In most of leisure and tourism research, it normally involved much more interaction of the researcher with the people being researched (Veal, 2006). Participant observations are normally used when the services of a program are too private to permit a non-participant observer (in which researcher just observe, without participating) to be present or when the staff members are so defensive that they would not be able to carry out their duties, it may be necessary to use a participant observer (Posavac and Carey, 2007). Methods
Participant Observation may be done to varying degrees, from regular formal contact with some members of a community to a lengthy full immersion. There is no standard way of doing it, as this depends on the researcher’s experiences in the field, how his research itinerary is determined by decisions he makes and by chance encounters and events while out in the field (Bray, 2008). Methods of participant observation are thus necessarily plural and in the fieldwork, the researcher must necessarily adopt a flexible approach in order to sensitively detect the factors of interest (Dal Lago and De Biasi, 2002, in Bray, 2007).
A complete participant observation (covert role) occurs when the researcher not only observes and interacts with the participants but also actively seeks to manipulate the participant’s activities (Wolfer, 2007). In many instances, to avoid the threat of reactivity, a researcher will hide his or her identity as a researcher when doing this type of research and instead, pose as a member of the group (Wolfer, 2007). This type of research also known as covert participation research (by social scientists), since the researcher is not really a group member (Wolfer, 2007).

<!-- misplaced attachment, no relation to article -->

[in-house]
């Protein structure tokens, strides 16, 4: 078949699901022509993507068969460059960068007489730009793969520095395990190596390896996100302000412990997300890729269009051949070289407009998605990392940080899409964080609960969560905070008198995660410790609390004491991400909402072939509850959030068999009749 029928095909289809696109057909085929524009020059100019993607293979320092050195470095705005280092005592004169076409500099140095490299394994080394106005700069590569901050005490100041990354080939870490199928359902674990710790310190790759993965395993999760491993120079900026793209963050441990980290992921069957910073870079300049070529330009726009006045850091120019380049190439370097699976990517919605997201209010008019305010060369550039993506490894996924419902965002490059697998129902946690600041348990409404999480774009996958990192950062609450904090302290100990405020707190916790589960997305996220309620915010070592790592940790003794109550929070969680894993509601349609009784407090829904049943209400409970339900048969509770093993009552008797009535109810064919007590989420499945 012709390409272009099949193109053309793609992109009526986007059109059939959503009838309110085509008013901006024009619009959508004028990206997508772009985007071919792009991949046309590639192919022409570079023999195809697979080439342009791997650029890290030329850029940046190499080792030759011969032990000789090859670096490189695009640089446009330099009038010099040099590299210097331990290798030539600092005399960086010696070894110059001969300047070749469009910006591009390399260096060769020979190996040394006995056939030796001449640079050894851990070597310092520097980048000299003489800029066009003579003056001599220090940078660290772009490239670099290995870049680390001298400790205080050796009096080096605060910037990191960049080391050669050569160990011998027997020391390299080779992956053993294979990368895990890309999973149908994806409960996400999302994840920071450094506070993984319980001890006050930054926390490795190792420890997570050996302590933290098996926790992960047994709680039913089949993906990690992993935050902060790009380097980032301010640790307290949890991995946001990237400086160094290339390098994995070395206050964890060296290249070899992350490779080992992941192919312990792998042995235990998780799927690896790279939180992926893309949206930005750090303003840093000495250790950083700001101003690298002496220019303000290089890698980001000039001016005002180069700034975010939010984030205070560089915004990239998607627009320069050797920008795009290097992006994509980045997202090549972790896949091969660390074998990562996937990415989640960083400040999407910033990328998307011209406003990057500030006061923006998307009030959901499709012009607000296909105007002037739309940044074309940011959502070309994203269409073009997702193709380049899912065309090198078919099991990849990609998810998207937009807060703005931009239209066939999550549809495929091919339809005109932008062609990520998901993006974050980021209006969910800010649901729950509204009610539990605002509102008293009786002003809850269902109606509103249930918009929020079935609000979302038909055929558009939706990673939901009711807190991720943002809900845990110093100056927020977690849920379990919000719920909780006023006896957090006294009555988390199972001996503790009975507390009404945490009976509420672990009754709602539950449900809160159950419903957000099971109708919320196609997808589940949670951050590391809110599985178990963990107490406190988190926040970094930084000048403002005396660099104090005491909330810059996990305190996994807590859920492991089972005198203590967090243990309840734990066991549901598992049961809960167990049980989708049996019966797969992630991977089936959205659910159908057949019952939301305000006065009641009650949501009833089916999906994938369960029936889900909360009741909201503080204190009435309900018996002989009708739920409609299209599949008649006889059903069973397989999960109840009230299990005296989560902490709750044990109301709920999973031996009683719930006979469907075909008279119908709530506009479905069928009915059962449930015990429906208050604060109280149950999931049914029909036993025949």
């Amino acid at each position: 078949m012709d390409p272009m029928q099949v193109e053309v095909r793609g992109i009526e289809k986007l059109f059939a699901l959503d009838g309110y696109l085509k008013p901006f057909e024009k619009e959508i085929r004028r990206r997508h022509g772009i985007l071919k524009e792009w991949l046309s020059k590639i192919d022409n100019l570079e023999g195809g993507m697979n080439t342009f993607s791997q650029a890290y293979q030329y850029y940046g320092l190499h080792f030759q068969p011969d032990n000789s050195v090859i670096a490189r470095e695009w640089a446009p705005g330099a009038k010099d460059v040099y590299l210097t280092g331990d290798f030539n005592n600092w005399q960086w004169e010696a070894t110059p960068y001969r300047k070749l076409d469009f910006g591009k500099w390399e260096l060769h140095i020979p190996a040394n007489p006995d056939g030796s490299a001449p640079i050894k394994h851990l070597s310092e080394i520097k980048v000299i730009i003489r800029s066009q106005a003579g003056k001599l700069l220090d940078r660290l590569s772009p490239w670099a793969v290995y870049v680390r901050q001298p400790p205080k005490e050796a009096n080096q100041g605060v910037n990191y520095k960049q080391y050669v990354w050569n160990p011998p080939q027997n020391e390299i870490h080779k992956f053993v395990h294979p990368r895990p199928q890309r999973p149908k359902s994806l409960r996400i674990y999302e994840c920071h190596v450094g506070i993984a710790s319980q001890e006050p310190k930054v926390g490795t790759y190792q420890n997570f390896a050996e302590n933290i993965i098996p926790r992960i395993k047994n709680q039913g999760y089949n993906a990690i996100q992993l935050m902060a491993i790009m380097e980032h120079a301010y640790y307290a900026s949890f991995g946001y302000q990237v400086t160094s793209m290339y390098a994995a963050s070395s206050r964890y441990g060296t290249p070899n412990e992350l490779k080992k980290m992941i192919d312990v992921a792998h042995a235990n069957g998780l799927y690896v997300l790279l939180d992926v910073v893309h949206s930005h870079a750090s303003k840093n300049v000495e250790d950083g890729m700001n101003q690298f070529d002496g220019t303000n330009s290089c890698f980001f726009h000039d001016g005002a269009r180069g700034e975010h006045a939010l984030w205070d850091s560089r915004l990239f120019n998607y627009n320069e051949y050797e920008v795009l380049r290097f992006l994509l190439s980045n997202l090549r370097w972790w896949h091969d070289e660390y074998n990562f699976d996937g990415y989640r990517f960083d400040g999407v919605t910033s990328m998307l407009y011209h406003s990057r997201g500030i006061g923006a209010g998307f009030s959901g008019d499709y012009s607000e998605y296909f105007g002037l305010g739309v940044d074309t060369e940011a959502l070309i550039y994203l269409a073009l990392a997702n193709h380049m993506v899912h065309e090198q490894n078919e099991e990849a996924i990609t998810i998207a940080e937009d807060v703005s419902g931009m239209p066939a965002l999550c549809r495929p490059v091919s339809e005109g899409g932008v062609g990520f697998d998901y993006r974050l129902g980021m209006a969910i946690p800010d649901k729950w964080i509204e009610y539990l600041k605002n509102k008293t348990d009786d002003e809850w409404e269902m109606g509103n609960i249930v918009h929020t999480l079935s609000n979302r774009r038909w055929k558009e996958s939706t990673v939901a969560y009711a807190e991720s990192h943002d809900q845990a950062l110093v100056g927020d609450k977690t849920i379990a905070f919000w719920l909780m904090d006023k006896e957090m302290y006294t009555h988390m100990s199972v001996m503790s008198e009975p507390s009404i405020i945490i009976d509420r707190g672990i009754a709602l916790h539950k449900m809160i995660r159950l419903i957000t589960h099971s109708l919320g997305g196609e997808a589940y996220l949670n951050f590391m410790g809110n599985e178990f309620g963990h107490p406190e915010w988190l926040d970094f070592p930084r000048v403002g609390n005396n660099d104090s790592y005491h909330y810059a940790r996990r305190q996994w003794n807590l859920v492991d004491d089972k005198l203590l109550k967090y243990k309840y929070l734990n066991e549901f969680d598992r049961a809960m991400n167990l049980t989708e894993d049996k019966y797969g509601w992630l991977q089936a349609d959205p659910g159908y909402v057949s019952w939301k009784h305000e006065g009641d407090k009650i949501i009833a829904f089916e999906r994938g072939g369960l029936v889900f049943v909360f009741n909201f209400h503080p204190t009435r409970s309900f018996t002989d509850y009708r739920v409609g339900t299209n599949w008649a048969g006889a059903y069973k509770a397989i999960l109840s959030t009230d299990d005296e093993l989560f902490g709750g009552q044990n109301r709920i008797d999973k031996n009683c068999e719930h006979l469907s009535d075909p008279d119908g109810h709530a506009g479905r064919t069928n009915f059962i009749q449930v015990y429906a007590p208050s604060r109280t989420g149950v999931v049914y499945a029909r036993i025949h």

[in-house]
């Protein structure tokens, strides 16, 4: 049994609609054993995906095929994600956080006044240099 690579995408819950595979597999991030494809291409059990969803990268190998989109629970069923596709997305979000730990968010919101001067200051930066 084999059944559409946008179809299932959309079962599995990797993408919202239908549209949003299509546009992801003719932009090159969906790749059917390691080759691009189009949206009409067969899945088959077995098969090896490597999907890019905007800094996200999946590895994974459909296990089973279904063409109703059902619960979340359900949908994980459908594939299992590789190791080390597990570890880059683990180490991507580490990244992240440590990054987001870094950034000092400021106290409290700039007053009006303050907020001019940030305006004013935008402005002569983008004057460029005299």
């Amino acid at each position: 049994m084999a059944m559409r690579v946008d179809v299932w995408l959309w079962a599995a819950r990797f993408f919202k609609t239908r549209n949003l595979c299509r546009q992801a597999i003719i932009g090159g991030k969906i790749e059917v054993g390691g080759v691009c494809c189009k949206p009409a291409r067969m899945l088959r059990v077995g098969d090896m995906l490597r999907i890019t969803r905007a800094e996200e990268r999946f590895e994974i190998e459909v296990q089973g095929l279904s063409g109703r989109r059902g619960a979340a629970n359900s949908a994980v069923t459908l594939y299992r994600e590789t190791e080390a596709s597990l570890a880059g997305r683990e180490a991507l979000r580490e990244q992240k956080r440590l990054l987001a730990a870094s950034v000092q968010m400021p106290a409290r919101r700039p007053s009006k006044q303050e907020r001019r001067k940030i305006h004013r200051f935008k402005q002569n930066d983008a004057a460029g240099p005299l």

A classical example of complete participant observations is Laud Humphrey’s study, Tearoom Trade (1970). Humphrey pretended to be a “watchqueen” (voyeur) who served as a lookout and hidden observer of a secret male homosexual behaviour in public restrooms (Wolfer, 2007). Examples for complete participant observation in Tourism and Hospitality industry include a hotel that hired a person to act and work as the employees of their competitor’s hotel in order to know how the competitor’s progress is and get related information.
However, this type of participant observation method, whereby the researcher uses participant observation without the knowledge of the participants, is unethical and incompatible with the philosophy of evaluation (Posavac and Carey, 2007). Whereas approaching evaluation without the agreement of the people whose work is being evaluated violates the spirit of mutual trust that is important in effectively functioning activities.
A better approach for participant observations would be to explain clearly the part or roles played by the participant observer in the evaluation, where cooperation often can be obtained (Posavac and Carey, 2007). Consequently, complete participation research is rarely the observational method of choice. It is really only appropriate in studying very marginalized groups or people who participate in marginalized and stigmatized behaviour who may not otherwise be willing to participate in a study (Wolfer, 2007).